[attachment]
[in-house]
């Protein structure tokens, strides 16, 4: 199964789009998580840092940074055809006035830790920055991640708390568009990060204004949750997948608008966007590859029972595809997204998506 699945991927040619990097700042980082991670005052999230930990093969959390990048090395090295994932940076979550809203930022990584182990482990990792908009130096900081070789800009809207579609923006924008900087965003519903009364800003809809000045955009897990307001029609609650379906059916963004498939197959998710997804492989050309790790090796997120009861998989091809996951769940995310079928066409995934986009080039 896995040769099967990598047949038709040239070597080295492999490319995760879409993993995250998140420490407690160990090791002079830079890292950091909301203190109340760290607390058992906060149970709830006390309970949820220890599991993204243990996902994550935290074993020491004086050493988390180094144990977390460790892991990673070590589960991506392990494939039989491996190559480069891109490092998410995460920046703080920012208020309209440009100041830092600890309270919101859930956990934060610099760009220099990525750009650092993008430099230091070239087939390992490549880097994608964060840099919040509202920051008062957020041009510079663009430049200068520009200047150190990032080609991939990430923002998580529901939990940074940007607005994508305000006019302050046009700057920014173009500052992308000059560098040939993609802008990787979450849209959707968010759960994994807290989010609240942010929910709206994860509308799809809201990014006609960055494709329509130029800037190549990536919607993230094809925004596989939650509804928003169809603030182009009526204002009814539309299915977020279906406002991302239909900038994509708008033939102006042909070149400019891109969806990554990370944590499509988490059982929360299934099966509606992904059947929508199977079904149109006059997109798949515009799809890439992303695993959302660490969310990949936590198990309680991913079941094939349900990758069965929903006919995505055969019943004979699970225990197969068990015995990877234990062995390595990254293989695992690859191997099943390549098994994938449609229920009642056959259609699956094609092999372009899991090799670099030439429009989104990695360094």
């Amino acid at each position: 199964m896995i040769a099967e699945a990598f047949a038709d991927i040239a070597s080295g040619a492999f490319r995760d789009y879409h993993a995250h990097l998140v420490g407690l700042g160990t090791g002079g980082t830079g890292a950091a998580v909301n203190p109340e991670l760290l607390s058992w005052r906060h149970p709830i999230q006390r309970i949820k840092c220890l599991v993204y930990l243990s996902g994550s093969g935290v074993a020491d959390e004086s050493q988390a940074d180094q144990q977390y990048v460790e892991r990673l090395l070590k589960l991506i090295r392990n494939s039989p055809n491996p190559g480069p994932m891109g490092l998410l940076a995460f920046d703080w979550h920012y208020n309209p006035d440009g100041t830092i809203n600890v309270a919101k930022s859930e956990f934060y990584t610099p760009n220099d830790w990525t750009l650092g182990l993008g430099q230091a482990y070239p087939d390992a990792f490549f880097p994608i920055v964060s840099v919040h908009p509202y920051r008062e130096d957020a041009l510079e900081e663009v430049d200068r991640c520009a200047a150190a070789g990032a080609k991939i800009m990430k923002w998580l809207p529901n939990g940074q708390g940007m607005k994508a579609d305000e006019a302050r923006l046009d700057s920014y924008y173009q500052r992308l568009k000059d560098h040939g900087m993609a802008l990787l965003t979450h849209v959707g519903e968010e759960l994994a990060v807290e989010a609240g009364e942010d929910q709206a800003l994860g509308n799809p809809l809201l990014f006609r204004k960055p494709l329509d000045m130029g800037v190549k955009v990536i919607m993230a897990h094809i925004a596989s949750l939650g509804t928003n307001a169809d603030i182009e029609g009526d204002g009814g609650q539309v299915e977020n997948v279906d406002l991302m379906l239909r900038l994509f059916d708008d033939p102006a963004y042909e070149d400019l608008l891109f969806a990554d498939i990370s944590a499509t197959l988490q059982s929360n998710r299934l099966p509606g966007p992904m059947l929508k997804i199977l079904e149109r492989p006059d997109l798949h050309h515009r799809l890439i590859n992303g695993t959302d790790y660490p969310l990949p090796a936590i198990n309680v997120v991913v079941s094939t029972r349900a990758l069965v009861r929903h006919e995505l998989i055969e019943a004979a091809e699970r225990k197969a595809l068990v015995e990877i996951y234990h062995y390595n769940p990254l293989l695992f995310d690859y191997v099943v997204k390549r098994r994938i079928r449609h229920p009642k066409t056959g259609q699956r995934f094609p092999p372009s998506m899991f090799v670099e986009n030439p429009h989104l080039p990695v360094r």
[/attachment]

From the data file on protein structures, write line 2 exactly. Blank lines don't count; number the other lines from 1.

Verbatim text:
């Protein structure tokens, strides 16, 4: 199964789009998580840092940074055809006035830790920055991640708390568009990060204004949750997948608008966007590859029972595809997204998506 699945991927040619990097700042980082991670005052999230930990093969959390990048090395090295994932940076979550809203930022990584182990482990990792908009130096900081070789800009809207579609923006924008900087965003519903009364800003809809000045955009897990307001029609609650379906059916963004498939197959998710997804492989050309790790090796997120009861998989091809996951769940995310079928066409995934986009080039 896995040769099967990598047949038709040239070597080295492999490319995760879409993993995250998140420490407690160990090791002079830079890292950091909301203190109340760290607390058992906060149970709830006390309970949820220890599991993204243990996902994550935290074993020491004086050493988390180094144990977390460790892991990673070590589960991506392990494939039989491996190559480069891109490092998410995460920046703080920012208020309209440009100041830092600890309270919101859930956990934060610099760009220099990525750009650092993008430099230091070239087939390992490549880097994608964060840099919040509202920051008062957020041009510079663009430049200068520009200047150190990032080609991939990430923002998580529901939990940074940007607005994508305000006019302050046009700057920014173009500052992308000059560098040939993609802008990787979450849209959707968010759960994994807290989010609240942010929910709206994860509308799809809201990014006609960055494709329509130029800037190549990536919607993230094809925004596989939650509804928003169809603030182009009526204002009814539309299915977020279906406002991302239909900038994509708008033939102006042909070149400019891109969806990554990370944590499509988490059982929360299934099966509606992904059947929508199977079904149109006059997109798949515009799809890439992303695993959302660490969310990949936590198990309680991913079941094939349900990758069965929903006919995505055969019943004979699970225990197969068990015995990877234990062995390595990254293989695992690859191997099943390549098994994938449609229920009642056959259609699956094609092999372009899991090799670099030439429009989104990695360094």